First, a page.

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ii.

Monitoring of a. the product to ensure conformity with the specification b. The machinists to determine where non-compliance with the specification arises.

i. ii.

Collection of data - from supervisor's sample checks. Analysis of data. Corrective action a. short term- fault correction b. long term - fault prevention

Garment check by Supervisor The sample of garments checked by the Supervisor must be representative of the total production. Sample size is a function of the fault rate and the degree of confidence required. Typically, at a confidence level of 95% and a fault rate of around 5% the sample size would be 54 dozen or 648 garments. In the case of a complex garment this would almost certainly absorb a disproportionate amount of the supervisor's time - bearing in mind her other duties. The solution is firstly to concentrate the check on the less dependable and skilled machinists, checking the others mainly at a major change, such as a change of style. Secondly, by checking those critical faults which are currently at an unacceptable level or are showing an upward trend. By this procedure a sample of meaningful size can be take in the critical areas.

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i.

Where it is not possible to take the optimum sample, bear in mind the square-law, i.e. that a their garment, sample is 4x4=16 times better than 1 garment, and eight garment sample is 8x8=64 times better than a single garment and so on.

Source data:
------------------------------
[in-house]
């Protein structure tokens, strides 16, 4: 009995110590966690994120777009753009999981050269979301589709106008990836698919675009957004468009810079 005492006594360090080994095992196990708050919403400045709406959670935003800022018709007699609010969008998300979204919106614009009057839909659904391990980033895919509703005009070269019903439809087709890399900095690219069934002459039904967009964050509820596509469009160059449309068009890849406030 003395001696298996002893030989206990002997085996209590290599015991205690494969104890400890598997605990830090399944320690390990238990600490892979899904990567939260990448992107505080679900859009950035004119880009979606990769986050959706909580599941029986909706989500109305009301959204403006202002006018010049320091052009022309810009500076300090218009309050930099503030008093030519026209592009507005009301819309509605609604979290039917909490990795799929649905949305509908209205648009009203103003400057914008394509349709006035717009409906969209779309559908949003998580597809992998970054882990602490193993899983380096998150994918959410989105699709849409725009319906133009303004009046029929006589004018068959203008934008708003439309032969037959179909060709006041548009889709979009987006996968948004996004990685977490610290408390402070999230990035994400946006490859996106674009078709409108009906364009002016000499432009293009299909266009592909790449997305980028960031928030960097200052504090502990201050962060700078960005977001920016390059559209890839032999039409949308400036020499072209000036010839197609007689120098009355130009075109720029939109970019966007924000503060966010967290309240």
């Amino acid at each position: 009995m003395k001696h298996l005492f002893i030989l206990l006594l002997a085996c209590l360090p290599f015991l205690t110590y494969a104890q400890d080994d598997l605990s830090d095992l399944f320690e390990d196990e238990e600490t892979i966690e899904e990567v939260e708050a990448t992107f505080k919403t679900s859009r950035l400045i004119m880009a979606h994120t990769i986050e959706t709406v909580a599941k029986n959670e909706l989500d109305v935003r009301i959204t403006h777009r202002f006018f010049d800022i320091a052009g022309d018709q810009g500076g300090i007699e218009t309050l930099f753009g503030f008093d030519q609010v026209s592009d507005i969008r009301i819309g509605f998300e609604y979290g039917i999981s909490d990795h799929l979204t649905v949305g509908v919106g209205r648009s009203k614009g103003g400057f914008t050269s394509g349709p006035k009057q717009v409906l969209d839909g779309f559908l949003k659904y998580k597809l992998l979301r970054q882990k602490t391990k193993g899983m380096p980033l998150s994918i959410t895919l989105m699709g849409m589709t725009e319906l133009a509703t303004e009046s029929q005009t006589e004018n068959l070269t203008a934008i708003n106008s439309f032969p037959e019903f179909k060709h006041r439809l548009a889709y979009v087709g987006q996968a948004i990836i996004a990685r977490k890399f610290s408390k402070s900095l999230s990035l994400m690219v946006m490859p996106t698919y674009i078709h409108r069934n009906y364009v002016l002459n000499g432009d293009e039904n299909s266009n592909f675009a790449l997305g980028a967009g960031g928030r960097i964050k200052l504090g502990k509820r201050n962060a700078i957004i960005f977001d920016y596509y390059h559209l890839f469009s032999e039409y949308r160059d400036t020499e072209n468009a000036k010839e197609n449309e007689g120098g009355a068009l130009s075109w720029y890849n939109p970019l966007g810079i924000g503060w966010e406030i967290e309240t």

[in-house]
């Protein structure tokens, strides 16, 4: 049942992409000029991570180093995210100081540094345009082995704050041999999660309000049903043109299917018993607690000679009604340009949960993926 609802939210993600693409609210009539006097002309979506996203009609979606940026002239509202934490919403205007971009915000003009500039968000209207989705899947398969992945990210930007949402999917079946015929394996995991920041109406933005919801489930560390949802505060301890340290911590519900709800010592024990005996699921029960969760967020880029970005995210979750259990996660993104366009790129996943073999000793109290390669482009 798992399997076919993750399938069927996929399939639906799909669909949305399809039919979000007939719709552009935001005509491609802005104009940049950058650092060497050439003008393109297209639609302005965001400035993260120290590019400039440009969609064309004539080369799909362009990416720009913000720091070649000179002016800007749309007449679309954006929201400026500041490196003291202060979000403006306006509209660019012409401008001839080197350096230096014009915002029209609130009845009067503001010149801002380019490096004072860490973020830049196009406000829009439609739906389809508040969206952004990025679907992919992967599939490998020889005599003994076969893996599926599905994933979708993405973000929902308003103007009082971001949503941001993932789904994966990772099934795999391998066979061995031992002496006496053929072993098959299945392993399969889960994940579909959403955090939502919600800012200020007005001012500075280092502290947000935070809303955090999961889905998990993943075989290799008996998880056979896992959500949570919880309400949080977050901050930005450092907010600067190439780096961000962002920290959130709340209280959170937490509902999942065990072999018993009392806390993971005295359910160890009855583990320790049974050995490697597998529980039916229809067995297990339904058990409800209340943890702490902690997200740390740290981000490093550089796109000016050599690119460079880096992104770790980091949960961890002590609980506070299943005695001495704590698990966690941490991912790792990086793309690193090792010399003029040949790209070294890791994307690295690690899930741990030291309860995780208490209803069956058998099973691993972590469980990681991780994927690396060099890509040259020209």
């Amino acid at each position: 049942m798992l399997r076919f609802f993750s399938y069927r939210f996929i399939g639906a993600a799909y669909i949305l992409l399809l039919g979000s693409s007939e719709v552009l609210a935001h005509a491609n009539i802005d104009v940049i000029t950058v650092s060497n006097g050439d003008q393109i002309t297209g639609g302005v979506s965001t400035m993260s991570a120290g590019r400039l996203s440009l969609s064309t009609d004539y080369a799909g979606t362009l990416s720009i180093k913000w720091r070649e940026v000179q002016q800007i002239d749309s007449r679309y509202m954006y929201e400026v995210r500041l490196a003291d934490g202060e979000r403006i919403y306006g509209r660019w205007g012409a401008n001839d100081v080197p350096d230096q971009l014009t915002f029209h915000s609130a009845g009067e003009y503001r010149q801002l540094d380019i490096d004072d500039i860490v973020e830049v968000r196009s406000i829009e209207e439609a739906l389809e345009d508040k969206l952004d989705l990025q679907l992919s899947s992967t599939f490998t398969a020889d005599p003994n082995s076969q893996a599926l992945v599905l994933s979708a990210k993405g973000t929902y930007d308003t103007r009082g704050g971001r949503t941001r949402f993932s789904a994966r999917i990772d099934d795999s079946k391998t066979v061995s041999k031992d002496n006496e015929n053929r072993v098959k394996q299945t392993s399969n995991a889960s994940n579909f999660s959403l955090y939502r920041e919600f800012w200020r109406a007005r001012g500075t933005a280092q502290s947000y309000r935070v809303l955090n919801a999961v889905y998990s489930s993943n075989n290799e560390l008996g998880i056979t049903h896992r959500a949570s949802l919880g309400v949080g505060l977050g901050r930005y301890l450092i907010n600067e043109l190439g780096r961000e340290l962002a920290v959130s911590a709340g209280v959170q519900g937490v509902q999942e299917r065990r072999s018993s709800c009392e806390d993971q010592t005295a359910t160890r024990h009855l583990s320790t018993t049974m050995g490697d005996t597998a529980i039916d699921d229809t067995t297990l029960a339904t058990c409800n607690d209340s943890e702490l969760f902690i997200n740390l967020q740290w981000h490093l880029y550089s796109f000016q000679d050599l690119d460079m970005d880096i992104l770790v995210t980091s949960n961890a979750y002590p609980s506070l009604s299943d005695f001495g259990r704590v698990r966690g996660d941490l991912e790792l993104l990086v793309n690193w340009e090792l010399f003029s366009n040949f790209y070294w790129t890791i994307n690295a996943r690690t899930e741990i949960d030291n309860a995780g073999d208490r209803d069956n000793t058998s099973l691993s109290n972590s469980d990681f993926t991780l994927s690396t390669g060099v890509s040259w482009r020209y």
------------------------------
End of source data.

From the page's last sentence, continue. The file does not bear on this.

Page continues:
ii.

The sample should be truly random i.e. of a number of garments, which have passed through a given operation each one, should have an equal chance of being selected. Checking a given machinist at precisely the same times each day will not produce a meaningful sample. 1. Data Service for action by Supervisor

Data arising from final examination is invaluable to the sewing room supervisor. Typically findings are recorded on a chart as shown below and the rate for each fault calculated.

5. Finishing section:
Finishing section is the final section to make the product to sellable condition.

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They control the finishing section to achieve the maximum quality possible. Wash garments are 100% checked here. Pressing, folding, tagging, packing are main operations of finishing. Those operations are checked carefully. Sequence of final inspection of garments: To perform a reasonable inspection we have to maintain sequences of different steps of the inspection are as follows: 1. Packing list verify/ compare with P.O. sheet: Before starting inspection we have to check the final status of the lot with p.o. sheet & packing list. Checkpoints are as follows: a) Quantity b) Color c) Size d) Packing 2. Inspection preparation: To get the accrete result we must have well preparation for final inspection are as follows: a) required facilities are: 1 Sufficient space a. Shade correct and not varying from one part of garment to another. b. Cut is correct - e.g. neck, collar and sleeves balanced, pockets correct. c. Measurements within tolerance of specification, weight correct. d. Appearance correct, patterns matching.